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Youngster's business puts Earth first


Harbor View student Vanis Buckholz with his trailer full of recyclables he pulls on his bike. (Amy Senk, Daily Pilot / September 1, 2012)

Vanis Buckholz walks into the OASIS Senior Center, waving hello and being greeted like the regular he is.
But at 10 years old, Vanis' visit is strictly business.

As founder and president and head picker of the Re "Cycle" er recycling business, Vanis stops at the OASIS center several times each week, picking up plastic water bottles and loading them into a bicycle trailer he recently received as a birthday gift.

"I just think it's wonderful," said Celeste Jardine-Haug, director of the OASIS center. "There's not that many young people who think about doing this. We just love it. We think he's the most wonderful child."
Vanis was 7 years old and in second grade when he first learned about Earth Day at school. The business was born.

"They were challenged to make a difference in their own way, any small way," said his father, Dave Buckholz. "He said, 'Why not just recycle?' And I said, 'Fine, that's easy enough.' Then it went to the neighbors, then it went to friends, then it went to businesses."

In the beginning, Vanis would ride his scooter around his Flower Streets neighborhood, loading recyclable litter into a plastic shopping bag he hung over his handlebars. When he got a bike for his ninth birthday, he was able to cruise farther from home and collect more. The trailer allows him to go even farther, always wearing his protective safety vest as he cycles through his collection sites.

Neighbors and friends also drop off items in the back alley behind the Buckholz home, where Vanis keeps about a dozen big plastic and metal bins. He sorts items — glass, cans, plastics, metals — and at times, the items are stacked above his head.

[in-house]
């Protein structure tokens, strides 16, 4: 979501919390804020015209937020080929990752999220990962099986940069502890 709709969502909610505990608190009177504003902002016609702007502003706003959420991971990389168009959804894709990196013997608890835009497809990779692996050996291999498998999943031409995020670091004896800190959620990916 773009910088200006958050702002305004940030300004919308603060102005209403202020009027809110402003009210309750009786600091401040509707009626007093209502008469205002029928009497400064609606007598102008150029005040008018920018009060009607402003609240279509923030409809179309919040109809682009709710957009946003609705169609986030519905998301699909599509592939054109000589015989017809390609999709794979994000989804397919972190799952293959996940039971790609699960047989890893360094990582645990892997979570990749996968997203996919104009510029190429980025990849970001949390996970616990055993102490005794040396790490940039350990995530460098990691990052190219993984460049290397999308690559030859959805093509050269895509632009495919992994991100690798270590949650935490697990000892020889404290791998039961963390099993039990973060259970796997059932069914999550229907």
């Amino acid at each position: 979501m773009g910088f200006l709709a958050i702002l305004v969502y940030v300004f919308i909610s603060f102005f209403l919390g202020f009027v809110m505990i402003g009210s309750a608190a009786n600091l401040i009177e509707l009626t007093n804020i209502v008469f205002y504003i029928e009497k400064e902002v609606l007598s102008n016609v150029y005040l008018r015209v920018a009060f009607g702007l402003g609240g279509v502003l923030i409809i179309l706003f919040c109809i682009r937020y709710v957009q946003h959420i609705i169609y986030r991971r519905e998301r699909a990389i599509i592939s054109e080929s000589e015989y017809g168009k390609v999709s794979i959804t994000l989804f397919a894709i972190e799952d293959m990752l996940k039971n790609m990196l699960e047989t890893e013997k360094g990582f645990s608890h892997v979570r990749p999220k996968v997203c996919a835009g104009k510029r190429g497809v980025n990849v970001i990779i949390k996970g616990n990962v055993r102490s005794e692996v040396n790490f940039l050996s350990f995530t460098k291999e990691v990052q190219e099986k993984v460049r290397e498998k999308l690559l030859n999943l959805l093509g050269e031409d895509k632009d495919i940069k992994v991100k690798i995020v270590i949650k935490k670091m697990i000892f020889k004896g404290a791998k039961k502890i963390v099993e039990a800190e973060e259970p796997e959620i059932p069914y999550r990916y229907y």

Every few weeks, the Buckholz family drops a truckload of recyclables at OC Recycling in Santa Ana, where he earns between $100 and $200 a visit.

Vanis and his family track his expenses and income carefully, taking 25% to cover costs, such as garbage bags, containers, hand sanitizers and bungee cords.

"I give another 25% to Project Hope," Vanis said.

Project Hope Alliance is a nonprofit in Anaheim that helps homeless children. His mother, Evie Buckholz, said he has donated about $1,000 to the organization to date.

Vanis spends some of the money during family vacations or for treats, but most goes into a long-term savings.
"I'm saving for a sports car," he said.

Growing the business took a lot of courage, Vanis said.

When he first approached businesses, such as Bandera or the Place, to ask about collecting their recyclables, his parents waited outside while he went in, introduced himself and made his pitch.

Other accounts were pure luck. Bo Glover, executive director of the Newport Beach Environmental Nature Center, spotted him and asked what he was doing. Now the ENC is one of Vanis' clients.

"He's a very ambitious kid," Glover wrote in an email.

The business continued to grow, Vanis said.
"It just got bigger and bigger," he said.
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